He dismounted then unpacked his horse, allowing it to wander into the grasses. It took him a long while to set up camp. He traveled heavier than normal, but the extra gear was necessary. After setting up camp walked to the lake. The water was fairly pure, good enough for drinking and perfect for his steam generator. He carried the water back to camp in the leather folding bucket he’d brought with him. It took him a moment to set up the table that would serve as lab bench. Once the equipment was set up he filled the steam generator with coal and water, igniting the coal with flint and grass. The generator emitted a rhythmic chugging sound; soon the table was illuminated by the soft light of his portable lamps. He lit a citronella oil lamp, driving away the insects drawn by the faint light then walking into the sand to gather sample. Hunger interrupted his duties.
After a quick meal of sorghum, he set up his makeshift lab. He sat the microscope close to the lanterns then removed the dirt samples he’d collected earlier. Famara was a horro, a warrior for the Elders, but the ndoki trained him to run simple tests when such knowledge was required. They supplied him with different solutions which when in contact with the proper chemicals would change color to indicate the presence of certain materials. He sprinkled the debris on a glass slide then placed it under the microscope. The granules enlarged under the lenses, revealing a multicolored array of particles. This was not just sand, to Famara’s displeasure. He took the first indicator solution, squeezing a drop onto the slide. The sand turned a dark green. Famara frowned; the indicator revealed pieces of human flesh among the particles. The amount present dismissed the possibility of the flesh being random. The indicator confirmed the rest of the rumor. The locusts were devouring everything, people included.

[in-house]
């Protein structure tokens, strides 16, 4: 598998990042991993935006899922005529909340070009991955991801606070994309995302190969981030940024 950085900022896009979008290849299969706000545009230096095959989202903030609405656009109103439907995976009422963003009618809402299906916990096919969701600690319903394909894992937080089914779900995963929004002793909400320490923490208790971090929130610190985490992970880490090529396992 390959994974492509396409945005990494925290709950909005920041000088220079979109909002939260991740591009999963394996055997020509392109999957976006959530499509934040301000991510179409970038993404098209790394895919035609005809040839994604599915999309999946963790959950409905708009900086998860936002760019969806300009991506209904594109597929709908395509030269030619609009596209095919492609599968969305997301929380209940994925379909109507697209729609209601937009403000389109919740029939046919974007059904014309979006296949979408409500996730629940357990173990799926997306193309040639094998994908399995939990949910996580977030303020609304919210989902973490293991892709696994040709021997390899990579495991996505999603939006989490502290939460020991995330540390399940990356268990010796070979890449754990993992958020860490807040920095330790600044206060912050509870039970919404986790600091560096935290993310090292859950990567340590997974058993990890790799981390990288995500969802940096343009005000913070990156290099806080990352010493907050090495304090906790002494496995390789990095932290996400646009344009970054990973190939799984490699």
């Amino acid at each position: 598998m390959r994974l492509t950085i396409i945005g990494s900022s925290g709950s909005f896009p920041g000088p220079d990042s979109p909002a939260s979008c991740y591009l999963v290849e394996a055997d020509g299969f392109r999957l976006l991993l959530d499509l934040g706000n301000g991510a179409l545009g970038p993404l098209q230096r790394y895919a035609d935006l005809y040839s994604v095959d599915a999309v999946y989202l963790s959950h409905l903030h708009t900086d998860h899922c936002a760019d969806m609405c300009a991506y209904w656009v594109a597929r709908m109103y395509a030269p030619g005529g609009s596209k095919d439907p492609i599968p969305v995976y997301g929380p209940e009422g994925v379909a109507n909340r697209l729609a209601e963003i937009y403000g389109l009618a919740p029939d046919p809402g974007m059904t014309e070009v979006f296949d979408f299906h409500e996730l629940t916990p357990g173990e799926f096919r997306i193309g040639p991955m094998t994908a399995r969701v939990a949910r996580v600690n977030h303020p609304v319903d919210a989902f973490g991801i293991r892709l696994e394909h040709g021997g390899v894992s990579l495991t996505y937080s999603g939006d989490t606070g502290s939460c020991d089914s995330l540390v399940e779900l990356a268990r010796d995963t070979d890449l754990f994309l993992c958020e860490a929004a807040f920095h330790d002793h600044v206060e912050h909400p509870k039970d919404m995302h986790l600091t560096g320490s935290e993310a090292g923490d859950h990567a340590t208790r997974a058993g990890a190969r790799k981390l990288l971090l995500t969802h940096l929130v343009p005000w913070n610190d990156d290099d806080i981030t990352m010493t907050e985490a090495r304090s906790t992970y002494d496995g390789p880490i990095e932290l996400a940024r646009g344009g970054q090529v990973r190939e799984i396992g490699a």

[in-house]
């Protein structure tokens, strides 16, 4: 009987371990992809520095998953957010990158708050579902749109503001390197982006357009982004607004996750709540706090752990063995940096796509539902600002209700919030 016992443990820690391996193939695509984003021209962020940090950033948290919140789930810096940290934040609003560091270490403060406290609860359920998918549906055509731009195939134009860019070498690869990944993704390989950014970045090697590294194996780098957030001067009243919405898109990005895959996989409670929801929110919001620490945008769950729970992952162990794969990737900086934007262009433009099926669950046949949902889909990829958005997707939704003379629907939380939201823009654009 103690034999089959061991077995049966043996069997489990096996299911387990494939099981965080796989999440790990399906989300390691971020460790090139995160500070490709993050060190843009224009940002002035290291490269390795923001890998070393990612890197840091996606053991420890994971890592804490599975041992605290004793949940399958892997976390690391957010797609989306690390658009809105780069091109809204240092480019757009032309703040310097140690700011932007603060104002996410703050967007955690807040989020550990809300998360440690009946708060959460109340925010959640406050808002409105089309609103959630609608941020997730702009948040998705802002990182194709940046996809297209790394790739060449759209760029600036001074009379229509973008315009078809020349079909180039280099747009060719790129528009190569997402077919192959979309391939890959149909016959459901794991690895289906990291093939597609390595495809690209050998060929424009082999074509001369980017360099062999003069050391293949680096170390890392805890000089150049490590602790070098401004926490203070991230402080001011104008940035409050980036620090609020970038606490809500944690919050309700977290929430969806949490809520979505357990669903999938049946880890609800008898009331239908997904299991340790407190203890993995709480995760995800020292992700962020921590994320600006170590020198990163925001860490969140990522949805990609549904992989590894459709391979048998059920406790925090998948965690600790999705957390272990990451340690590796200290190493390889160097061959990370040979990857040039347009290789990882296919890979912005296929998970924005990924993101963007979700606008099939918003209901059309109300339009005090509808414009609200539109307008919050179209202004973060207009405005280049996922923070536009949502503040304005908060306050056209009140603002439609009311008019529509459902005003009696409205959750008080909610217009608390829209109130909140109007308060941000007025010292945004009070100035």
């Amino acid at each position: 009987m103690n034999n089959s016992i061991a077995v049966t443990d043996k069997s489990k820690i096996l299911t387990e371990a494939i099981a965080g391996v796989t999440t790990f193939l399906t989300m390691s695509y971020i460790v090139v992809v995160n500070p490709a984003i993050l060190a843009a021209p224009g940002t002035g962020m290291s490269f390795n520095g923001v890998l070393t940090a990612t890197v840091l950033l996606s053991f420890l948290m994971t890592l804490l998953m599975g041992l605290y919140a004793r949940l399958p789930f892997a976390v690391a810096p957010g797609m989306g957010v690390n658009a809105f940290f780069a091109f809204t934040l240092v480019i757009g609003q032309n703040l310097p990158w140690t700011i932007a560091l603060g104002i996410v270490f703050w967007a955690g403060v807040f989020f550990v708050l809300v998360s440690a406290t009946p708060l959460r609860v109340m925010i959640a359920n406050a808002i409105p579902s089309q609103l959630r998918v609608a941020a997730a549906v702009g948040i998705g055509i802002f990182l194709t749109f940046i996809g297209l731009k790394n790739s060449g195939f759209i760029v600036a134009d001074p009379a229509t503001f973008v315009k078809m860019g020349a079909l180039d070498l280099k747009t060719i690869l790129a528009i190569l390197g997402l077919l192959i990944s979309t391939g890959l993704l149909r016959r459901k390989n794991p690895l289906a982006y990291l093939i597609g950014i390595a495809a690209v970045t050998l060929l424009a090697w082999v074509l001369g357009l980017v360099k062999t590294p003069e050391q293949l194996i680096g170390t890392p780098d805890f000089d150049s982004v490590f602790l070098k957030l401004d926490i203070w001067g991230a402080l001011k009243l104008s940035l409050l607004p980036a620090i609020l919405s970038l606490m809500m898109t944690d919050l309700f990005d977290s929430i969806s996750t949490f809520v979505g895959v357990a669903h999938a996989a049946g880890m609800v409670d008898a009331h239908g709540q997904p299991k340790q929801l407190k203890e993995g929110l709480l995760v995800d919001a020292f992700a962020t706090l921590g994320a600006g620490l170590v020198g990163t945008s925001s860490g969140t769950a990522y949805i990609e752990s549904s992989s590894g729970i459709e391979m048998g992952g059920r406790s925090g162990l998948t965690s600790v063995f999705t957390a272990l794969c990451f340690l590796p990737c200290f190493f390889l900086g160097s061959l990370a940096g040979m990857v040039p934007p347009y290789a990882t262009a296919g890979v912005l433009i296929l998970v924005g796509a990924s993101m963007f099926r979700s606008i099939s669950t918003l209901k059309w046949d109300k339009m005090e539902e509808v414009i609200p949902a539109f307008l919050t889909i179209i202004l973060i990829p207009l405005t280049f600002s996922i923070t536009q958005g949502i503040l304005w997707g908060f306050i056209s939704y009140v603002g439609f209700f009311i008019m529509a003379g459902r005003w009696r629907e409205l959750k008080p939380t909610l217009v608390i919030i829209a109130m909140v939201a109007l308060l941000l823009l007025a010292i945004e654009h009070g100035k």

He gathered then tested more samples to confirm his findings. After the tenth sample there was no doubt with what he found. The locusts were consuming everything. He pushed back from his table, his brow furrowed in disbelief. How could these insects change their habits so drastically?